Their “Olympic bubble” caught hundreds of cases among athletes, coaches, and supporting staff but treated each once, isolating and caring for them until they were not contagious and allowed to rejoin the Olympic bubble. Mainland China’s COVID numbers remain very, very low– a few minor outbreaks, such as in Mongolia, but on the whole, most of us live and have lived very normally, stable lives with the collective effort of our anti-epidemic procedures. This comes as the rest of the world debates abandoning them altogether, and a month-long ‘Freedom Convoy has crippled Canada,’ a small minority of unvaccinated truckers, supported and funded by extremists in Canada and the US, who drove down to Ottawa, my hometown, and blocked the capital streets for weeks until police finally had enough and dragged them away, freezing bank accounts and arresting hundreds of them for public mischief and other crimes.
Xiaolin has started a new painting class, and she loves it. I’m thinking about getting an electric guitar. Xiaolin and I have played an hour a day of badminton, with nice weather coming and both indoor and outdoor courts available to use at the school. I got a new basketball and have been playing a bit, swimming and running and weights at the gym. Tigers are strong and lean, and I have a lot of work in that department. Lately, we’ve had a full table for game night, and it’s been really great to be able to relax with my international friends and enjoy some downtime.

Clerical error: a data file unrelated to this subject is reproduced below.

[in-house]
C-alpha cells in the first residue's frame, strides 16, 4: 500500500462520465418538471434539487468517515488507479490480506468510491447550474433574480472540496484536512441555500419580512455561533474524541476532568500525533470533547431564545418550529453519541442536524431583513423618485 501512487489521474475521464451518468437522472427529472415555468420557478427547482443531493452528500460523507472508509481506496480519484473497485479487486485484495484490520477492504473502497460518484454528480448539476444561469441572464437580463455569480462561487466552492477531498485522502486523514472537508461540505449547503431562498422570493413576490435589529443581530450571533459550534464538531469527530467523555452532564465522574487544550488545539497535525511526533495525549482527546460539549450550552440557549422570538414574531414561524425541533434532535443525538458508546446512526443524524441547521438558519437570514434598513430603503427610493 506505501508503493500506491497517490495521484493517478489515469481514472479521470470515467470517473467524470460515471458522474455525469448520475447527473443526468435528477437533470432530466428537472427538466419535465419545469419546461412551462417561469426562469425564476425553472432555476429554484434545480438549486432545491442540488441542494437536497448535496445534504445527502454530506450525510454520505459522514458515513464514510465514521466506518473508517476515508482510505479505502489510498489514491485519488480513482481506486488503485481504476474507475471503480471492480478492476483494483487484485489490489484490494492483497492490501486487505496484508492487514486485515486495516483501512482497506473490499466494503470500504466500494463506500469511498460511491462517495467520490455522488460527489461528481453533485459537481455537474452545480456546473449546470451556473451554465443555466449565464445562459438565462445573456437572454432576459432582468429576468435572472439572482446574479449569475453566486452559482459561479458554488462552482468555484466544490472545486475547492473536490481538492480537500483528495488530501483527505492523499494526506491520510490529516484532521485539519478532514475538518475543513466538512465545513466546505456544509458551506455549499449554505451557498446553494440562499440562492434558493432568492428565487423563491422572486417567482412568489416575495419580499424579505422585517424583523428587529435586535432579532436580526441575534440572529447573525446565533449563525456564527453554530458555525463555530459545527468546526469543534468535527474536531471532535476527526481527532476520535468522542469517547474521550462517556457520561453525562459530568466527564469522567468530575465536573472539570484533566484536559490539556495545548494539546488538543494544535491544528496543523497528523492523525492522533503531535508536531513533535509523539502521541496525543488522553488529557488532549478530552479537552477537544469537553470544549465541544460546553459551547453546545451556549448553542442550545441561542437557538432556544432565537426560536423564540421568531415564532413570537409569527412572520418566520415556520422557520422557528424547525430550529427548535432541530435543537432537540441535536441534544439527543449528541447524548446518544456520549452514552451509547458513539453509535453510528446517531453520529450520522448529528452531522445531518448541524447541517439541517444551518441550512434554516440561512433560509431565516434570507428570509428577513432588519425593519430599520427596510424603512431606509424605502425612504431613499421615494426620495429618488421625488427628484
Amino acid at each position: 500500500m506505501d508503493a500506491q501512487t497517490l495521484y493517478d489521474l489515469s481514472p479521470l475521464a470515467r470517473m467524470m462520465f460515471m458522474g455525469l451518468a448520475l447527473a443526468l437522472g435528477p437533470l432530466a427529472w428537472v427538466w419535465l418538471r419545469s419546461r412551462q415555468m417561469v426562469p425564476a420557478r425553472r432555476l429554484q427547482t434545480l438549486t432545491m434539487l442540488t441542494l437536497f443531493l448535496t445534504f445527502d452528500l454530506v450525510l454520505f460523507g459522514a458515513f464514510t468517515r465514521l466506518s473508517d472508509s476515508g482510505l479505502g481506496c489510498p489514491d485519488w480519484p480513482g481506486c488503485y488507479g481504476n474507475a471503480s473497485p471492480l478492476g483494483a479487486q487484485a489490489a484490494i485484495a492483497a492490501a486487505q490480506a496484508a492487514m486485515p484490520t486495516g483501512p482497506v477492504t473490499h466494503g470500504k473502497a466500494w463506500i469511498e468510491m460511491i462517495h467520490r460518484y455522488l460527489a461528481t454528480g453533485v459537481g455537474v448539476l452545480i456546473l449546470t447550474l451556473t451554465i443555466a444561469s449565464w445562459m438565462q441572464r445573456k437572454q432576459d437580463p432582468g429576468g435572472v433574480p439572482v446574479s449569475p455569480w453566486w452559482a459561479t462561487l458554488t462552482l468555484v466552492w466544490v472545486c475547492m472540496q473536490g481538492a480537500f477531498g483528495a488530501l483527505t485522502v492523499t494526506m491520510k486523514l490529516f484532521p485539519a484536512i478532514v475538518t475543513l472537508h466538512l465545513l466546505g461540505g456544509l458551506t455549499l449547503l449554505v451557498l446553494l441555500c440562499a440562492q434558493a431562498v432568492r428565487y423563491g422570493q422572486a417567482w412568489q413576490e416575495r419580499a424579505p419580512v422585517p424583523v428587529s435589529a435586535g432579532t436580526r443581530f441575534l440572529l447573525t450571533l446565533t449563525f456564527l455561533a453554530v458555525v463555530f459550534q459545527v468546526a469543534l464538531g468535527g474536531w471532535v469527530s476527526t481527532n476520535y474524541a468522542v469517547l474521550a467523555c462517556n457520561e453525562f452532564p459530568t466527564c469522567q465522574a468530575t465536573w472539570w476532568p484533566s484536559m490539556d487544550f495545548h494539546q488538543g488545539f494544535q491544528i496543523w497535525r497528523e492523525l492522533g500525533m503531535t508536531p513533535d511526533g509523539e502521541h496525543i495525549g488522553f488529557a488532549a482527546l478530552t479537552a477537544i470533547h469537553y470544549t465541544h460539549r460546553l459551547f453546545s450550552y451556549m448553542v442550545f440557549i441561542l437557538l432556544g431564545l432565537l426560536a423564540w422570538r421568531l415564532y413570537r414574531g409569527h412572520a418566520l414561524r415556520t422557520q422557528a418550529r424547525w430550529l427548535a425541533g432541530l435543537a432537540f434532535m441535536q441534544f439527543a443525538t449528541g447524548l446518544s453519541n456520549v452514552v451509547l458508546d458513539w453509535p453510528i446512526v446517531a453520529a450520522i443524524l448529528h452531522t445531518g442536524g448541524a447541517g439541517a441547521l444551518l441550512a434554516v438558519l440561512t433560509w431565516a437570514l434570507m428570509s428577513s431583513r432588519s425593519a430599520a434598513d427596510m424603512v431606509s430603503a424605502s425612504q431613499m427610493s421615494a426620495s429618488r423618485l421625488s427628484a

Ethan began daycare last week. He didn’t cry once, he might have been born a dragon, but he also has the heart of a tiger. I’m so proud of him, and we have been spending as much time together as our busy schedules allow. I am so grateful for my family here. A couple of days ago the family arrived to pick up Ethan from kindergarten on his first parent-teacher night, and he was so happy he ran around hugging us all. He’s really the best baby.